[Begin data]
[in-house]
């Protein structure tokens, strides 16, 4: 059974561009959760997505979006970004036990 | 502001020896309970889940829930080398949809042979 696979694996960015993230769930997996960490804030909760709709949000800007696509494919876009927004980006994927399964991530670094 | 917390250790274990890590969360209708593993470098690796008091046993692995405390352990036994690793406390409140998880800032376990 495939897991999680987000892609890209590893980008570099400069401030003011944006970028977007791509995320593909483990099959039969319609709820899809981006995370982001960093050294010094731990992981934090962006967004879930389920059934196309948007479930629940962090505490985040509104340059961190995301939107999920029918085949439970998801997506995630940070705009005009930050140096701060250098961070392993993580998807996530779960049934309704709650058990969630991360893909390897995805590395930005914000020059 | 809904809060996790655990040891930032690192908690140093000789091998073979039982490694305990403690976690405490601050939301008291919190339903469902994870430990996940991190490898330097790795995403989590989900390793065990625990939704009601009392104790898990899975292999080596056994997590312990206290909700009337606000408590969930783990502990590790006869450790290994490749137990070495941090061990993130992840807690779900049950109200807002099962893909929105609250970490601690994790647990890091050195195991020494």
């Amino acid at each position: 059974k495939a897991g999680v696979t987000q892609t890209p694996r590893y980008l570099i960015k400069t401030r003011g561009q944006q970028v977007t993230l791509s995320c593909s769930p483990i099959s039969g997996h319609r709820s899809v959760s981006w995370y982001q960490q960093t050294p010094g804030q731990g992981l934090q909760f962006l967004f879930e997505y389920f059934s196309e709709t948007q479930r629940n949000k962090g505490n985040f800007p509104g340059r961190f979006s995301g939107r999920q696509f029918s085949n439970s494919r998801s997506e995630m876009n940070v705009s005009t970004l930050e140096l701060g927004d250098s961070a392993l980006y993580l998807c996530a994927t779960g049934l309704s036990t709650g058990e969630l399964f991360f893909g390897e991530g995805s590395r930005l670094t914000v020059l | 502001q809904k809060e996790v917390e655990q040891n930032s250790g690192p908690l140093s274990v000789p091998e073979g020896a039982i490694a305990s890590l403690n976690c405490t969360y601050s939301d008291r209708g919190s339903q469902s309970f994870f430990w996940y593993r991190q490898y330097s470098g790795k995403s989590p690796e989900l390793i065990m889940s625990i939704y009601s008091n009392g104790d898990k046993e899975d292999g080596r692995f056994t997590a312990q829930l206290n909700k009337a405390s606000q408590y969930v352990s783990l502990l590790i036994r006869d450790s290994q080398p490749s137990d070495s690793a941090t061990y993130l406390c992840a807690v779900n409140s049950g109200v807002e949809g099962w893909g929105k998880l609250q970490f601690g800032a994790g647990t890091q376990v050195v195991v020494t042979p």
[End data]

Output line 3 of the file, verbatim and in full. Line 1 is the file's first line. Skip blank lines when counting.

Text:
């Amino acid at each position: 059974k495939a897991g999680v696979t987000q892609t890209p694996r590893y980008l570099i960015k400069t401030r003011g561009q944006q970028v977007t993230l791509s995320c593909s769930p483990i099959s039969g997996h319609r709820s899809v959760s981006w995370y982001q960490q960093t050294p010094g804030q731990g992981l934090q909760f962006l967004f879930e997505y389920f059934s196309e709709t948007q479930r629940n949000k962090g505490n985040f800007p509104g340059r961190f979006s995301g939107r999920q696509f029918s085949n439970s494919r998801s997506e995630m876009n940070v705009s005009t970004l930050e140096l701060g927004d250098s961070a392993l980006y993580l998807c996530a994927t779960g049934l309704s036990t709650g058990e969630l399964f991360f893909g390897e991530g995805s590395r930005l670094t914000v020059l | 502001q809904k809060e996790v917390e655990q040891n930032s250790g690192p908690l140093s274990v000789p091998e073979g020896a039982i490694a305990s890590l403690n976690c405490t969360y601050s939301d008291r209708g919190s339903q469902s309970f994870f430990w996940y593993r991190q490898y330097s470098g790795k995403s989590p690796e989900l390793i065990m889940s625990i939704y009601s008091n009392g104790d898990k046993e899975d292999g080596r692995f056994t997590a312990q829930l206290n909700k009337a405390s606000q408590y969930v352990s783990l502990l590790i036994r006869d450790s290994q080398p490749s137990d070495s690793a941090t061990y993130l406390c992840a807690v779900n409140s049950g109200v807002e949809g099962w893909g929105k998880l609250q970490f601690g800032a994790g647990t890091q376990v050195v195991v020494t042979p």